For R&D, India has the Defence Research and Development Organisation (DRDO), established in 1958. It’s the premier entity charged with military R&D. With dozens of labs, the teams develop defence technologies for aeronautics, electronics, land combat, naval systems, and missiles.

India’s national strategy should be in line with its defence plans since the latter often used niche technologies. For example, ISRO developed space technologies for civilian purposes in the beginning. Now, the Indian military is one of its important beneficiaries. Another aspect we need to discuss is the government’s push for Atmanirbhar Bharat Abhiyan. How self-reliant can Indian become in terms of military spending? Is it being used properly?

VIEW: Yes, we’ve got all bases covered

According to the 15th Finance Commission, overall defence spending as a proportion of total government expenditure has varied between 15.5% and 17.8% from 2011-12 to 2020-21. Capital expenditure on defence for the same period has varied between 23.8% to 31.8%. While there’s often a narrative that defence budget allocations should be around 3% of GDP, there’s no rationale for it.

The way to look at defence spending isn’t just the amount of money allocated but in terms of mitigating threats. This includes capacity creation and modernisation. This year’s defence budget was increased against the backdrop of multiple security developments. Among them is the border stand-off with China’s People’s Liberation Army (PLA) in Ladakh. The government also reorganised the Ordnance Factory Boards (OFB) into seven public sector units to achieve efficiency in producing arms and ammunition.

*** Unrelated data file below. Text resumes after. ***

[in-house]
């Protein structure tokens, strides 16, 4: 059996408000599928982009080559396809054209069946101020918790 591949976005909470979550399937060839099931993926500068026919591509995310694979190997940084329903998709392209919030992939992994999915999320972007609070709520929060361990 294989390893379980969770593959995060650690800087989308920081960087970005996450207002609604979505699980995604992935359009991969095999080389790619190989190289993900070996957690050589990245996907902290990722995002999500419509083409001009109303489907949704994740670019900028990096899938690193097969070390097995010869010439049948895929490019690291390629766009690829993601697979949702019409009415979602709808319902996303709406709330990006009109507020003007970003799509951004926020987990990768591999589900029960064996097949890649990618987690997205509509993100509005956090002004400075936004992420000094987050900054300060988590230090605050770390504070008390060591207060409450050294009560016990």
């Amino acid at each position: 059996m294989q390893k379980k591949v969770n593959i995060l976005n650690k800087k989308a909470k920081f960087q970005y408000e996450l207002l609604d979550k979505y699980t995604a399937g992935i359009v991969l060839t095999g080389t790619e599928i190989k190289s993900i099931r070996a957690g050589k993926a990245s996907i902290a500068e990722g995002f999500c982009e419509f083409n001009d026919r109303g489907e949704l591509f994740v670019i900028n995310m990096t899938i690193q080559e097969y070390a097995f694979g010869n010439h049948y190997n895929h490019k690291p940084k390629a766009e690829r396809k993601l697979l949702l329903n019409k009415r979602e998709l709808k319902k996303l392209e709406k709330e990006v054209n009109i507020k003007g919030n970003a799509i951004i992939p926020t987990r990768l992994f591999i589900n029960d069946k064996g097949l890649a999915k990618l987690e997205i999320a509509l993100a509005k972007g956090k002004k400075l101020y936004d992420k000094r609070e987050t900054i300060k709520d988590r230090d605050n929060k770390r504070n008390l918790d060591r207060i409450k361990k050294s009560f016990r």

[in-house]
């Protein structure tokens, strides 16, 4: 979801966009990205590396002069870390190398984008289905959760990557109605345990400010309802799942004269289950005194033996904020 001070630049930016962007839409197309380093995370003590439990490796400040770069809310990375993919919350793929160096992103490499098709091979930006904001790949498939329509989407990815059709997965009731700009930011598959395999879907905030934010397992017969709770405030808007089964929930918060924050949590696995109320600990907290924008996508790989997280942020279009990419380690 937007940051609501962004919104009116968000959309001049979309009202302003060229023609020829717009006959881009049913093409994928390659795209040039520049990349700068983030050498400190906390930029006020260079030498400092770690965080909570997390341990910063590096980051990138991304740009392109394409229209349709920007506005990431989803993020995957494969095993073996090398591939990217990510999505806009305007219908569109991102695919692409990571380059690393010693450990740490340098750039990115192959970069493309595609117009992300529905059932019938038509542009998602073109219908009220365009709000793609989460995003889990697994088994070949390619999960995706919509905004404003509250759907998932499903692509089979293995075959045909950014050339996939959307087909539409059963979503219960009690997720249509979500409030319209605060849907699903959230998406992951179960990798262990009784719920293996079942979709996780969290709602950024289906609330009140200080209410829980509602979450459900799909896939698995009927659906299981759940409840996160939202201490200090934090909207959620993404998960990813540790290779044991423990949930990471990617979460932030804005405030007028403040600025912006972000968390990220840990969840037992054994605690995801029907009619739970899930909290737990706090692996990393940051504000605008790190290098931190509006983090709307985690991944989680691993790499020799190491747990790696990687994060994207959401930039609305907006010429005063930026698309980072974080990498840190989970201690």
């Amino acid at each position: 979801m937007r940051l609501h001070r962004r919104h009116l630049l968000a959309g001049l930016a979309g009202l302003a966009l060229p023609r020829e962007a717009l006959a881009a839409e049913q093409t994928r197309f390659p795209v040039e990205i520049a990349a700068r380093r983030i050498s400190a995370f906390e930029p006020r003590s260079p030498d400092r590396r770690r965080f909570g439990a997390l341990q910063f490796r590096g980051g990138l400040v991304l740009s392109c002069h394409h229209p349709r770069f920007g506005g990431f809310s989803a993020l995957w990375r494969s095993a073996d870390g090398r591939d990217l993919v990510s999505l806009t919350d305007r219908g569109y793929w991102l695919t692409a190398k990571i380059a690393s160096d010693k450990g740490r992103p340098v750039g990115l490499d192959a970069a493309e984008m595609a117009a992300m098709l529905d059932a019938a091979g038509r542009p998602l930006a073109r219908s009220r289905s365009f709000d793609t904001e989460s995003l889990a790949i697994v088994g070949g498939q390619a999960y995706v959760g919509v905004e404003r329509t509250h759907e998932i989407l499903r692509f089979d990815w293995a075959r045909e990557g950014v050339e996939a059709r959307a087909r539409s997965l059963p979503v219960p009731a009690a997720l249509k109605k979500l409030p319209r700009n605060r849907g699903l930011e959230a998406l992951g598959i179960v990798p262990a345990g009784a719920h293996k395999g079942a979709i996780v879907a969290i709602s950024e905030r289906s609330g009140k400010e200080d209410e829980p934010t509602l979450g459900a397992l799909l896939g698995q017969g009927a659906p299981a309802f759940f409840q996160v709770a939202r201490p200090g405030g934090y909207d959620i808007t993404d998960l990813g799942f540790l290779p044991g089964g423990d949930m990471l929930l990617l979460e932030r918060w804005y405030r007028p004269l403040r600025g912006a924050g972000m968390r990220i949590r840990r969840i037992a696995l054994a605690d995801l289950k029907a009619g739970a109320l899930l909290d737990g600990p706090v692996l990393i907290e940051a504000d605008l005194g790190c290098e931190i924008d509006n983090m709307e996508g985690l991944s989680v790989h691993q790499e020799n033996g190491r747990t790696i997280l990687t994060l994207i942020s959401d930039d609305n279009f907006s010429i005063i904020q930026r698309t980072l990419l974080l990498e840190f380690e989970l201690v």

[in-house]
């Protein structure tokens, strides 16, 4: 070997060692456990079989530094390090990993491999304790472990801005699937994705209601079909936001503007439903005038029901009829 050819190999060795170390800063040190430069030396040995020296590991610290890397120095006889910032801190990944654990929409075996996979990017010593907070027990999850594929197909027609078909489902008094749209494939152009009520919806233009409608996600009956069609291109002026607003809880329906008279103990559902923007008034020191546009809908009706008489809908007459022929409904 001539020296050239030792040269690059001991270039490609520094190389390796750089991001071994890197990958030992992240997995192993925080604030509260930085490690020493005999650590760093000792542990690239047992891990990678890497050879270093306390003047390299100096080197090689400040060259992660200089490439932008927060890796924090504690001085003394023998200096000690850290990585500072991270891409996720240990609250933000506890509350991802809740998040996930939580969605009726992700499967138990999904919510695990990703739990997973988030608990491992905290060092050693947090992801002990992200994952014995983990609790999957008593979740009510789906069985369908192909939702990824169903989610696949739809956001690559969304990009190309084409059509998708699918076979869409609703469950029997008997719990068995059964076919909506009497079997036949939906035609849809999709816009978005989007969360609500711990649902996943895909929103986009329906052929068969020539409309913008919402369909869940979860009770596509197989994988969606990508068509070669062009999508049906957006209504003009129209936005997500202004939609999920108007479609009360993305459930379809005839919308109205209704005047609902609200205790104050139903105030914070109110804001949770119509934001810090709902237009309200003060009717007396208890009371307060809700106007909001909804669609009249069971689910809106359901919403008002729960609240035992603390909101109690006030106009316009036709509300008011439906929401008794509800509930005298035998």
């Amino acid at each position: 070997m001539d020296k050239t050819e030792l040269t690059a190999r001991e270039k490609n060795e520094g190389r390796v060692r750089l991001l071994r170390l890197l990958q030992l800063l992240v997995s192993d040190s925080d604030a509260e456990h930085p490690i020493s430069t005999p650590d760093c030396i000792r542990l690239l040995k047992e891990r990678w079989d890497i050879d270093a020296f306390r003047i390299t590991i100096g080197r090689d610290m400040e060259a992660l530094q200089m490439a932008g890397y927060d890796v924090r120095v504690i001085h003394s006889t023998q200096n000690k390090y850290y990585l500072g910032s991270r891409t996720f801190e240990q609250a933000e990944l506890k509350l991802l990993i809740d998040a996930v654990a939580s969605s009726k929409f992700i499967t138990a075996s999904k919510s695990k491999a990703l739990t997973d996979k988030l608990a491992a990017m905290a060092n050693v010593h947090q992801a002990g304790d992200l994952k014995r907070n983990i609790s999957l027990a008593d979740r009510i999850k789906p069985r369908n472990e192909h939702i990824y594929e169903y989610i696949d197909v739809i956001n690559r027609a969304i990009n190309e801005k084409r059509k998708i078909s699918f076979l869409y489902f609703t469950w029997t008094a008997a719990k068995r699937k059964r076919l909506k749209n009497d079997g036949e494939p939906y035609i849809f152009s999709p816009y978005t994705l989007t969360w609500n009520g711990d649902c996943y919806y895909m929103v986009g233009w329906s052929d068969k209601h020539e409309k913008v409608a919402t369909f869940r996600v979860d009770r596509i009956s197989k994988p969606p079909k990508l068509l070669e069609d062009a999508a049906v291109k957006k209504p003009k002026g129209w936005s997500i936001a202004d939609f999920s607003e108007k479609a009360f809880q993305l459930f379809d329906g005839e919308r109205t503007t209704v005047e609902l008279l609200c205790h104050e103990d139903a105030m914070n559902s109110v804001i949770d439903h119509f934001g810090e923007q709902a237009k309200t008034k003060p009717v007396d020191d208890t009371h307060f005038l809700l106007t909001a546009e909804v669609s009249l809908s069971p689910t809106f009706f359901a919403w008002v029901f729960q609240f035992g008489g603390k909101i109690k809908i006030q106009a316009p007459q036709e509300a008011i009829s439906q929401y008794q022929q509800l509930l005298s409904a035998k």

As Bhartendu Kumar Singh of the Indian Defence Accounts Service wrote, according to SIPRI, India’s defence spending is credible given the global economic circumstances. Even a 0.9% increase in spending is significant, given defence expenditure is slowly picking up pace in Europe due to NATO’s commitment to Ukraine. Looking at the decade, India saw an increase of 33%. Only China was higher at 72%.

COUNTERVIEW: How’s it being used though?

There isn’t a singular definition of what constitutes a defence budget. Apart from the obvious, one important component is pensions. It’s something the government has begun including in its official submissions. It’s seen as a deviation from the conventional definition in response to perceptions of inadequate defence spending.

The Ministry of Home Affairs (MHA), which is responsible for domestic security, faces periodic shortages like an 18% shortfall in its 2021-22 police budget. This has led to an anaemic state of intelligence and police services according to security experts. While not exactly a fair comparison, China spends more on internal security than external defence. In India, this year’s defence budget is nearly three times that of the MHA’s.